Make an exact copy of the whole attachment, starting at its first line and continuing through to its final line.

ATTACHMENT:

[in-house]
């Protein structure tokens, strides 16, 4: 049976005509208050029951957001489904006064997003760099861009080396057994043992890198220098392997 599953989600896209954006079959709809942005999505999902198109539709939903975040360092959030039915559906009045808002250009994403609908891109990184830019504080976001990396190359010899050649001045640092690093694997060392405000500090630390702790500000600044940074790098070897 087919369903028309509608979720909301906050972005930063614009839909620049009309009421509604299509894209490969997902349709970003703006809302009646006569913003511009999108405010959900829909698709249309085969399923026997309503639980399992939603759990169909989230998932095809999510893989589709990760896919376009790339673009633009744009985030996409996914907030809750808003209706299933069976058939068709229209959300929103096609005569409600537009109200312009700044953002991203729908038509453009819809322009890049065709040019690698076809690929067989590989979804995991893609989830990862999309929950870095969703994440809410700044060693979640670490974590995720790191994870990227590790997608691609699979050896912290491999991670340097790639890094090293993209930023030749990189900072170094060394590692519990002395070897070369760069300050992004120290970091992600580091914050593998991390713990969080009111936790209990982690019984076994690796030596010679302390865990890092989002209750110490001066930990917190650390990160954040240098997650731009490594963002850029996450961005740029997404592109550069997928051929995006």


[in-house]
């Protein structure tokens, strides 16, 4: 049976005509208050029951957001489904006064997003760099861009080396057994043992890198220098392997 599953989600896209954006079959709809942005999505999902198109539709939903975040360092959030039915559906009045808002250009994403609908891109990184830019504080976001990396190359010899050649001045640092690093694997060392405000500090630390702790500000600044940074790098070897 087919369903028309509608979720909301906050972005930063614009839909620049009309009421509604299509894209490969997902349709970003703006809302009646006569913003511009999108405010959900829909698709249309085969399923026997309503639980399992939603759990169909989230998932095809999510893989589709990760896919376009790339673009633009744009985030996409996914907030809750808003209706299933069976058939068709229209959300929103096609005569409600537009109200312009700044953002991203729908038509453009819809322009890049065709040019690698076809690929067989590989979804995991893609989830990862999309929950870095969703994440809410700044060693979640670490974590995720790191994870990227590790997608691609699979050896912290491999991670340097790639890094090293993209930023030749990189900072170094060394590692519990002395070897070369760069300050992004120290970091992600580091914050593998991390713990969080009111936790209990982690019984076994690796030596010679302390865990890092989002209750110490001066930990917190650390990160954040240098997650731009490594963002850029996450961005740029997404592109550069997928051929995006």